H&E stain 20x Spermatoceles can be discovered as incidental scrotal masses found on physical examination by a physician. They may also be discovered by self-inspection of the scrotum and testicles. [en.wikipedia.org]
Abnormalities within the male reproductive tract may appear as scrotal masses. Masses may be of little significance or may represent life-threatening illnesses. [uropartners.com]
It's a good idea to have your doctor evaluate any scrotal mass to rule out a serious condition, such as testicular cancer. Also, call your doctor if you experience pain or swelling in your scrotum. [mayoclinic.org]
- Swelling of the Scrotum
Also, call your doctor if you experience pain or swelling in your scrotum. A number of conditions can cause testicular pain, and some require immediate treatment. Causes The cause of spermatoceles is unknown. [mayoclinic.org]
These are too similar conditions of fluid swelling in the scrotum. [metrovanurology.com]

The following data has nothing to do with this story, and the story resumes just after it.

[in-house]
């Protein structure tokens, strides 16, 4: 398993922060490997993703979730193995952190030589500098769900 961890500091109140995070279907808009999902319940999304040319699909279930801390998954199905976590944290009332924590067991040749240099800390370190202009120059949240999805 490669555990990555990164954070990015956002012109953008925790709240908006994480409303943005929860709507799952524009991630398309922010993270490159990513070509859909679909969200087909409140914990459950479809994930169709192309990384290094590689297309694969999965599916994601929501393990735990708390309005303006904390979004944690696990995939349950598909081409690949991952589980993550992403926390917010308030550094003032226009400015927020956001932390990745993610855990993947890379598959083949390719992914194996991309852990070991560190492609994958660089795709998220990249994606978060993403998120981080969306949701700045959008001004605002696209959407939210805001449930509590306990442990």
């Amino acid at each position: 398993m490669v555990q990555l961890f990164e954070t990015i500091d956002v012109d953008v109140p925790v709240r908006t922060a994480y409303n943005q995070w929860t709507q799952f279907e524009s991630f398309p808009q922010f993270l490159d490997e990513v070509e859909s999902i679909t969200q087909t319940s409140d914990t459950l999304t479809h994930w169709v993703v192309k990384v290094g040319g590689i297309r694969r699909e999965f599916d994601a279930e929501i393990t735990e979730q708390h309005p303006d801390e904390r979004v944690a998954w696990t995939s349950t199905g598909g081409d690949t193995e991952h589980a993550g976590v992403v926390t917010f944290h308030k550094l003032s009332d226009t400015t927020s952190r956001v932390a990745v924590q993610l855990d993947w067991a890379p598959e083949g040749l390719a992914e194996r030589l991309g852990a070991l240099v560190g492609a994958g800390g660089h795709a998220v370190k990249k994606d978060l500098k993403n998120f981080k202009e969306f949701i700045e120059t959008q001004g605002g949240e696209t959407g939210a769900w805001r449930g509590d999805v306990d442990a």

There will be a visible and palpable cough impulse and percussion will yield a tympanic note. Testicular malignancy Presents with a painless swelling of the scrotum in 75 percent of cases.  It is usually a hard immobile scrotal lump.  Enlarged [explainmedicine.com]
Also, be sure to call your doctor if you experience pain or swelling in your scrotum. A number of conditions can cause testicular pain, and some require immediate treatment. The cause of spermatoceles is unknown. [fortishealthcare.com]